Community_cup_july_2014
0 : 5

Monday 12:00 CET to Tuesday 12:00 CET – Build 5 LomoWalls which represent your love for analogue – Reward: 5 Piggies

0 : 1

Tuesday 12:00 CET to Wednesday 12:00 CET – Write a blog entry about why you love analogue photography – Reward: 5 Piggies

0 : 50

Wednesday 12:00 CET to Thursday 12:00 CET – Upload 50 Photos - Reward: 5 Piggies

0 : 1

Thursday 12:00 CET to Sunday 21:00 CET – Who do you think will win the huge climax to the football fiesta in Brazil? Take a lucky strike and make your guess in our magazine article - Reward: 10 Piggies

Have an account? Login | New to Lomography? Register | Lab | Current Site:

Your search "#magicofcinema" resulted in 5 Articles

  • The Magic of Early Cinema – The Serpentine Dance

    The Magic of Early Cinema – The Serpentine Dance
    Today we’re looking at ‘The Serpentine Dance’, a wonderful short film produced by the Lumière brothers at the end of the 19th century – In the movie, we watch the dancer Loie Fuller as she moves gracefully around in a gown which constantly changes color – The film was shot in black and white and each frame was hand painted afterwards to give this beautiful effect. It truly is a masterpiece of early cinema...
  • The Magic of Early Cinema – Un Homme de Têtes (1898)

    The Magic of Early Cinema – Un Homme de Têtes (1898)
    ‘Un Homme de Têtes’ (also known as ‘The Four Troublesome Heads’ or ‘Four heads are better than one’) is film directed by and starring perhaps the greatest experimenter of early cinema, Georges Méliès. In this ingenious little film, Méliès removes his head (multiple times) and plays a banjo – It’s really all in a day’s work for a true conjurer of cinematic magic!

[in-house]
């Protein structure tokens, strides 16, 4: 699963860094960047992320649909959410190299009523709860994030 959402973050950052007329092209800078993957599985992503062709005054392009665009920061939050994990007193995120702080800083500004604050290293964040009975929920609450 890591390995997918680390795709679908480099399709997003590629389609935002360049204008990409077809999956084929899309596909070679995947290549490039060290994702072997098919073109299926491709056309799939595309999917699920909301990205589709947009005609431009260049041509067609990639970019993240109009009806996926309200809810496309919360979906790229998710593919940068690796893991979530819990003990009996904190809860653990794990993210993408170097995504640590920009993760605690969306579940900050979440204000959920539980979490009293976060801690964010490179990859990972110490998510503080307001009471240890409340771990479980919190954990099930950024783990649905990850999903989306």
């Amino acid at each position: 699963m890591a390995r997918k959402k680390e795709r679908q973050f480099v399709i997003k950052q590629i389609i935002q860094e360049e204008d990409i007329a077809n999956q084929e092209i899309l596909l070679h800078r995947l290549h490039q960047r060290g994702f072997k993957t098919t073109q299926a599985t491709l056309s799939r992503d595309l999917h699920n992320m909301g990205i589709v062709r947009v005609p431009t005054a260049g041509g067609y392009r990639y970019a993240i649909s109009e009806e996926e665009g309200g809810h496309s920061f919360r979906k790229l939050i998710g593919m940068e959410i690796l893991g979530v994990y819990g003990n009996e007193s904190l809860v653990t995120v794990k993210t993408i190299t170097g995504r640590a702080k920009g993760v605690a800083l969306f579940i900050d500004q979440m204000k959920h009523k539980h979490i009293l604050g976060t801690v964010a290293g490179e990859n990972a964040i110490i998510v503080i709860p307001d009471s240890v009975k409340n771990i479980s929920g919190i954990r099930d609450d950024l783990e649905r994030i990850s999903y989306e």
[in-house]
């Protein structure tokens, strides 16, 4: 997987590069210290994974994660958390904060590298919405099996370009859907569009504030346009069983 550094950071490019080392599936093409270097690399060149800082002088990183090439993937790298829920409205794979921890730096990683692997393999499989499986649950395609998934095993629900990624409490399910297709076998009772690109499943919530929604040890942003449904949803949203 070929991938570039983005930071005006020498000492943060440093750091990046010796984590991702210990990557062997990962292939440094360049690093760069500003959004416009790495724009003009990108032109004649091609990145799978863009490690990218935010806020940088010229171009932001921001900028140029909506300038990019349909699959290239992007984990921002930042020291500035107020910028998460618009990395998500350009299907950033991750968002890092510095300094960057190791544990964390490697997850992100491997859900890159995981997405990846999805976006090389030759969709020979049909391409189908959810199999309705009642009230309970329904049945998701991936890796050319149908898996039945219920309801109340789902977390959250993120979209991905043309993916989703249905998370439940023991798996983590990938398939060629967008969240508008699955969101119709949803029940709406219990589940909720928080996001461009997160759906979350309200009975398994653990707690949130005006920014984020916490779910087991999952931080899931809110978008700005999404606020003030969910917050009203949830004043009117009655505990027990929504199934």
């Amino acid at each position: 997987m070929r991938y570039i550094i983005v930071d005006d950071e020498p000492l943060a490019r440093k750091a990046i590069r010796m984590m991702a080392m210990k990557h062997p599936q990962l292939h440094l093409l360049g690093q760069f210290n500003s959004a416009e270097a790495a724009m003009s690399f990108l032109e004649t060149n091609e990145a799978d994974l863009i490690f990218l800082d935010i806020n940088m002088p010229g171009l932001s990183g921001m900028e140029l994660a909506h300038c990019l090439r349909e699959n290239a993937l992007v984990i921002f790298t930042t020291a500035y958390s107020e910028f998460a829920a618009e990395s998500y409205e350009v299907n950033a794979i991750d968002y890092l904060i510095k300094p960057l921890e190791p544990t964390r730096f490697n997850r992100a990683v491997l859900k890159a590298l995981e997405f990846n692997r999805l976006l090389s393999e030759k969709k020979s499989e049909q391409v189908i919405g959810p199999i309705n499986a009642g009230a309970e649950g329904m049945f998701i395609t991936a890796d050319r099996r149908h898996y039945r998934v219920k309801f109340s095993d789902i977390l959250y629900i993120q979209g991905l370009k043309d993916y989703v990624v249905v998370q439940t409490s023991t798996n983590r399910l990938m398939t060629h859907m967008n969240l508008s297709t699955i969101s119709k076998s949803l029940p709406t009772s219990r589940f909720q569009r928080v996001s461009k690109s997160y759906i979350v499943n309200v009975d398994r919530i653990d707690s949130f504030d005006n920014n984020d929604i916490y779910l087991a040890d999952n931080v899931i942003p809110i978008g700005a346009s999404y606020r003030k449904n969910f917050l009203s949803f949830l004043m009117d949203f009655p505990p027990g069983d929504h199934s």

• The Magic of Early Cinema – The Skeleton of Joy (1897)

    The Magic of Early Cinema – The Skeleton of Joy (1897)
    In our 3rd installment of our ‘Magic of early cinema’ series, we take a look at ‘The Skeleton of Joy’, an 1897 film by the Lumière brothers. Sure, we may be used to seeing ghouls and monsters in our movies nowadays, but just imagine how it must have been to be an audience member at the end of the 19th century!
  • The Magic of Early Cinema – The Vanishing Lady (1896)

    The Magic of Early Cinema – The Vanishing Lady (1896)
    In our second installment of our ‘Magic of Early Cinema’ series, we take a look at ‘The Vanishing Lady’ (or ‘Escamotage d’une dame chez Robert-Houdin’ as it was originally titled) – The short film was produced by Georges Méliès, a director who continually pushed the experimental boundaries of cinema. Read on and watch a true magician at work!
  • The Magic of Early Cinema – The Execution of Mary Stuart (1895)

    The Magic of Early Cinema – The Execution of Mary Stuart (1895)
    The first days of cinema were truly exciting times – Inventors and Directors experimented with the possibilities of film and took them in some amazing directions – In this series of articles, we’ll be showing you some of the most ingenious early cinematic shorts – We can’t wait to see LomoKino movies inspired by these! First up is ‘The Execution of Mary Stuart’, a very clever movie produced by one of the pioneers of cinema, Thomas Edison.